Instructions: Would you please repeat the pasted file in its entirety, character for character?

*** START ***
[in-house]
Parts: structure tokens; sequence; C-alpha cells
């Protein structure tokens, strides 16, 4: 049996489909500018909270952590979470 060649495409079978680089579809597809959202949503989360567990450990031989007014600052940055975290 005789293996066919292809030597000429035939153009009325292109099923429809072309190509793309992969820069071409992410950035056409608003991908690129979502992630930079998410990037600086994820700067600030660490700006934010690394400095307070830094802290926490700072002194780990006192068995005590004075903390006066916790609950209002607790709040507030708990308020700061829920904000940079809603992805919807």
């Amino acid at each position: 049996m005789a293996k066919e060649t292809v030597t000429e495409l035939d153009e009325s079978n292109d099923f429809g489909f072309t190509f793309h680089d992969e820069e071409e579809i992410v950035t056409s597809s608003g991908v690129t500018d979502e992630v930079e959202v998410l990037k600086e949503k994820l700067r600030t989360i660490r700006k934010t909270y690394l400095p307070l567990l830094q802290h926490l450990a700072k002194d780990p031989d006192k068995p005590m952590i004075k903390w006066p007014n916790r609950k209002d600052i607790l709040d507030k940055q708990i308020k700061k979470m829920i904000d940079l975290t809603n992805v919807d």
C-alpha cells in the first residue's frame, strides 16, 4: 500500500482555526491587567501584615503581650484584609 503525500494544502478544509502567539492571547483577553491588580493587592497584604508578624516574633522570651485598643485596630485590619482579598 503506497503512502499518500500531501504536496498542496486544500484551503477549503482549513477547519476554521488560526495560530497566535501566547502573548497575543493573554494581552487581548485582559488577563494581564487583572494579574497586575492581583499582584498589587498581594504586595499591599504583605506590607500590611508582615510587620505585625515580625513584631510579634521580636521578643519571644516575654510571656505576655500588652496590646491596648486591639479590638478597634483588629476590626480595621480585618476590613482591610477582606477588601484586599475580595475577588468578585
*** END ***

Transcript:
[in-house]
Parts: structure tokens; sequence; C-alpha cells
């Protein structure tokens, strides 16, 4: 049996489909500018909270952590979470 060649495409079978680089579809597809959202949503989360567990450990031989007014600052940055975290 005789293996066919292809030597000429035939153009009325292109099923429809072309190509793309992969820069071409992410950035056409608003991908690129979502992630930079998410990037600086994820700067600030660490700006934010690394400095307070830094802290926490700072002194780990006192068995005590004075903390006066916790609950209002607790709040507030708990308020700061829920904000940079809603992805919807």
């Amino acid at each position: 049996m005789a293996k066919e060649t292809v030597t000429e495409l035939d153009e009325s079978n292109d099923f429809g489909f072309t190509f793309h680089d992969e820069e071409e579809i992410v950035t056409s597809s608003g991908v690129t500018d979502e992630v930079e959202v998410l990037k600086e949503k994820l700067r600030t989360i660490r700006k934010t909270y690394l400095p307070l567990l830094q802290h926490l450990a700072k002194d780990p031989d006192k068995p005590m952590i004075k903390w006066p007014n916790r609950k209002d600052i607790l709040d507030k940055q708990i308020k700061k979470m829920i904000d940079l975290t809603n992805v919807d």
C-alpha cells in the first residue's frame, strides 16, 4: 500500500482555526491587567501584615503581650484584609 503525500494544502478544509502567539492571547483577553491588580493587592497584604508578624516574633522570651485598643485596630485590619482579598 503506497503512502499518500500531501504536496498542496486544500484551503477549503482549513477547519476554521488560526495560530497566535501566547502573548497575543493573554494581552487581548485582559488577563494581564487583572494579574497586575492581583499582584498589587498581594504586595499591599504583605506590607500590611508582615510587620505585625515580625513584631510579634521580636521578643519571644516575654510571656505576655500588652496590646491596648486591639479590638478597634483588629476590626480595621480585618476590613482591610477582606477588601484586599475580595475577588468578585